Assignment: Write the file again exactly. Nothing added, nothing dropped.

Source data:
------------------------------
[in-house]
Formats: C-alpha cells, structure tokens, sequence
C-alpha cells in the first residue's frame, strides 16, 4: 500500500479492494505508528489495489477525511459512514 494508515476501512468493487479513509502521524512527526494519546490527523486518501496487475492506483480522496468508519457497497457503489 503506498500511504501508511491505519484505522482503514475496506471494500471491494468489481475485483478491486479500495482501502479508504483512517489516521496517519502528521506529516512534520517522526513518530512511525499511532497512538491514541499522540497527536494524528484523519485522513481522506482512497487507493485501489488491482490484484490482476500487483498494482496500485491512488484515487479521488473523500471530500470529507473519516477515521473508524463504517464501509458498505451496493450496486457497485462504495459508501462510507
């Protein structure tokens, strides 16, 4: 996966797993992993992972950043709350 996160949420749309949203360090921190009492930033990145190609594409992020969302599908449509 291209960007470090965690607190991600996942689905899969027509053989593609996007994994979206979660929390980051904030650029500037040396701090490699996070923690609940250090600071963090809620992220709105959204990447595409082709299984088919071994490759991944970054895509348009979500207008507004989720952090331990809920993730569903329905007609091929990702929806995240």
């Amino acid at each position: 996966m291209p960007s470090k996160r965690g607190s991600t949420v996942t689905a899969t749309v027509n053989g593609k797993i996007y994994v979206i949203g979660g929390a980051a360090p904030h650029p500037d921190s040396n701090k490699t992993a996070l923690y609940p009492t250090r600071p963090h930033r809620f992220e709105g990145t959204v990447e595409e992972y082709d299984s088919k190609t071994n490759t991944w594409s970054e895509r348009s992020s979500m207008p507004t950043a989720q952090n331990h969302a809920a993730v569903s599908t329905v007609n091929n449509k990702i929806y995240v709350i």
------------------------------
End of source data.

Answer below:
[in-house]
Formats: C-alpha cells, structure tokens, sequence
C-alpha cells in the first residue's frame, strides 16, 4: 500500500479492494505508528489495489477525511459512514 494508515476501512468493487479513509502521524512527526494519546490527523486518501496487475492506483480522496468508519457497497457503489 503506498500511504501508511491505519484505522482503514475496506471494500471491494468489481475485483478491486479500495482501502479508504483512517489516521496517519502528521506529516512534520517522526513518530512511525499511532497512538491514541499522540497527536494524528484523519485522513481522506482512497487507493485501489488491482490484484490482476500487483498494482496500485491512488484515487479521488473523500471530500470529507473519516477515521473508524463504517464501509458498505451496493450496486457497485462504495459508501462510507
């Protein structure tokens, strides 16, 4: 996966797993992993992972950043709350 996160949420749309949203360090921190009492930033990145190609594409992020969302599908449509 291209960007470090965690607190991600996942689905899969027509053989593609996007994994979206979660929390980051904030650029500037040396701090490699996070923690609940250090600071963090809620992220709105959204990447595409082709299984088919071994490759991944970054895509348009979500207008507004989720952090331990809920993730569903329905007609091929990702929806995240």
């Amino acid at each position: 996966m291209p960007s470090k996160r965690g607190s991600t949420v996942t689905a899969t749309v027509n053989g593609k797993i996007y994994v979206i949203g979660g929390a980051a360090p904030h650029p500037d921190s040396n701090k490699t992993a996070l923690y609940p009492t250090r600071p963090h930033r809620f992220e709105g990145t959204v990447e595409e992972y082709d299984s088919k190609t071994n490759t991944w594409s970054e895509r348009s992020s979500m207008p507004t950043a989720q952090n331990h969302a809920a993730v569903s599908t329905v007609n091929n449509k990702i929806y995240v709350i």